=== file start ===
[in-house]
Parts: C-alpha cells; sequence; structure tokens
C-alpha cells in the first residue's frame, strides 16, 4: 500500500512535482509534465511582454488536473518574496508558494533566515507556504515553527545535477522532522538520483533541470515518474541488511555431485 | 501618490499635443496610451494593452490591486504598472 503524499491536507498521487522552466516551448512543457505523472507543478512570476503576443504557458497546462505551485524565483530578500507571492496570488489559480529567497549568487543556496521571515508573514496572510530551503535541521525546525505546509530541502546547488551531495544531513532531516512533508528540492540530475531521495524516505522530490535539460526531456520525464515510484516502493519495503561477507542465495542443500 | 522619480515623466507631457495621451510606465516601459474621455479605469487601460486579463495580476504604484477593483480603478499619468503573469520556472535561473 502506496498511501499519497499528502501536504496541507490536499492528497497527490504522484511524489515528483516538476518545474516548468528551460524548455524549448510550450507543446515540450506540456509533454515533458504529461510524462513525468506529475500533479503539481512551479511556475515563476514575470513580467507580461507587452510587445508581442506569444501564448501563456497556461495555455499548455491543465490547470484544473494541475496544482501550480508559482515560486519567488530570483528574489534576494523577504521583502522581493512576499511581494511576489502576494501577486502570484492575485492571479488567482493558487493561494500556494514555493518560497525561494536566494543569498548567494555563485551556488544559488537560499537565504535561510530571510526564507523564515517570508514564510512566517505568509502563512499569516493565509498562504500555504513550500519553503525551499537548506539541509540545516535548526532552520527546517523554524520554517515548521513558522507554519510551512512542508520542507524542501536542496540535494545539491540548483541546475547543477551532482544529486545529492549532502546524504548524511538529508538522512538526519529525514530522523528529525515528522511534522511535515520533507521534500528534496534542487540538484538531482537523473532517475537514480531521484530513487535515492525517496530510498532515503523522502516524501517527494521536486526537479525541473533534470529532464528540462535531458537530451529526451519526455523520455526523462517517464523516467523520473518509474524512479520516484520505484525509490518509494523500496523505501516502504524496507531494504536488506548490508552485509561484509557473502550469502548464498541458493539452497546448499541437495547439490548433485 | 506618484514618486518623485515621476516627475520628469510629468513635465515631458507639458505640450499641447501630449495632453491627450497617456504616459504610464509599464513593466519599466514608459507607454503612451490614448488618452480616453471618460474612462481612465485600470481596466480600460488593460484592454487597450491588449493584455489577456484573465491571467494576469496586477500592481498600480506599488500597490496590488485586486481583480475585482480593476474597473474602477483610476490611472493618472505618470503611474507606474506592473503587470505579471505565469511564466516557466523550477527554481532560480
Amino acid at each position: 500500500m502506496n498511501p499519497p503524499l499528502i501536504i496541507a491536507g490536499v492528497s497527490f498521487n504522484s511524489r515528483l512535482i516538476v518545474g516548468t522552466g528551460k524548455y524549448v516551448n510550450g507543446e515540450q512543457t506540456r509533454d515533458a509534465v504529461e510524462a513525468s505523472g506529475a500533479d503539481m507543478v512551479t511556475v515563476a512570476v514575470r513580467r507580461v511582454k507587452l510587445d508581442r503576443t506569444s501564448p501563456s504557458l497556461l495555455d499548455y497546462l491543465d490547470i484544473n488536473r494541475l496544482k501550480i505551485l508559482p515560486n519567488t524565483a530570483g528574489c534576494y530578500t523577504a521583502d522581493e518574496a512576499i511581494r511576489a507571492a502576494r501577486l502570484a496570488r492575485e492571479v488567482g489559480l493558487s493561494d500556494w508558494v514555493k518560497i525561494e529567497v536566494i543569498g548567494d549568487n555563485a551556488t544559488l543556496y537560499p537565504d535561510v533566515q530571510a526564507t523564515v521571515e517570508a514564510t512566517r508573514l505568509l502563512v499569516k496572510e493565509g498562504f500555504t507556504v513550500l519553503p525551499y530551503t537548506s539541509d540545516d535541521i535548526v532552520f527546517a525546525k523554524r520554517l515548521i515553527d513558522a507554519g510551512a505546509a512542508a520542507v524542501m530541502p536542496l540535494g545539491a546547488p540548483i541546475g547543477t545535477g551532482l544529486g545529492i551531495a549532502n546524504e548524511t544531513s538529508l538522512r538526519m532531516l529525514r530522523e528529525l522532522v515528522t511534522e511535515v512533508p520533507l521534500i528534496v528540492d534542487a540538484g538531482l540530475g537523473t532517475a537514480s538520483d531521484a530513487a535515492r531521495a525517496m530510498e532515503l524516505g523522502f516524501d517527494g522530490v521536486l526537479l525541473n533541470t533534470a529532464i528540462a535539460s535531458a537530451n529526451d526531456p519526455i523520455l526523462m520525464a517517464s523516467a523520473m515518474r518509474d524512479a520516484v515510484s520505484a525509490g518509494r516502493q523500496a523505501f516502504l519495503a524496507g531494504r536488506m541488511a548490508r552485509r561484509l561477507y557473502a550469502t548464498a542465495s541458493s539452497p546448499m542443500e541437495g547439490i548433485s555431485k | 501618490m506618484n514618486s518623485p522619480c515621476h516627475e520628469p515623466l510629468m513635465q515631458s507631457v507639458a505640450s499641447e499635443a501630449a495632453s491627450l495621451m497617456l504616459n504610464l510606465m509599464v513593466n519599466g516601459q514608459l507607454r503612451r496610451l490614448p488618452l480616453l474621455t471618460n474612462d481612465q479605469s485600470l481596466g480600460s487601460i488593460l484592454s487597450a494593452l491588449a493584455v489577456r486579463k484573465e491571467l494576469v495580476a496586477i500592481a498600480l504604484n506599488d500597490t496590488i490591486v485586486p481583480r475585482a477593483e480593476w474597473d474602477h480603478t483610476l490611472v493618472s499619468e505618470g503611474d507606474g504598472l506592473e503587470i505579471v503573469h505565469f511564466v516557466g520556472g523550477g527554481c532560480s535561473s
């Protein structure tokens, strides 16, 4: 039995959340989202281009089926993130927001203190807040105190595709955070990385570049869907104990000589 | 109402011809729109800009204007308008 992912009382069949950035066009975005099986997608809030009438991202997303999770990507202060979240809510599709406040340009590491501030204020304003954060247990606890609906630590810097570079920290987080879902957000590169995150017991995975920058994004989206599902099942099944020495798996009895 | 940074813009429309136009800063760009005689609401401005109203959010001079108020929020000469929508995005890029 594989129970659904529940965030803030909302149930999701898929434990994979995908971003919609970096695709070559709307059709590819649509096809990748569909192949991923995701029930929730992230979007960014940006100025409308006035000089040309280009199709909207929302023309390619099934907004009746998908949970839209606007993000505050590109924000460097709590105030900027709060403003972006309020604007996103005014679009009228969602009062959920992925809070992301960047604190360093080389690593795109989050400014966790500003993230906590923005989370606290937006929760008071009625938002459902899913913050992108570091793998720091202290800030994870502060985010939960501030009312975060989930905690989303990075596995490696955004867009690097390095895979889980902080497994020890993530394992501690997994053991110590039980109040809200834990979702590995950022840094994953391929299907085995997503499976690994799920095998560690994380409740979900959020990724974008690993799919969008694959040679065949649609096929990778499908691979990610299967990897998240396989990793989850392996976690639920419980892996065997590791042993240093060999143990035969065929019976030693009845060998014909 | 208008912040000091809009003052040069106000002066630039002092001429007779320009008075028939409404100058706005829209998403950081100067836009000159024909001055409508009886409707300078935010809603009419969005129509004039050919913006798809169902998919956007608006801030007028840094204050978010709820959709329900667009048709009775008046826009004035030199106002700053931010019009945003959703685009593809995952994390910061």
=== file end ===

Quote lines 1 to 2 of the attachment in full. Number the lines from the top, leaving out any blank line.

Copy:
[in-house]
Parts: C-alpha cells; sequence; structure tokens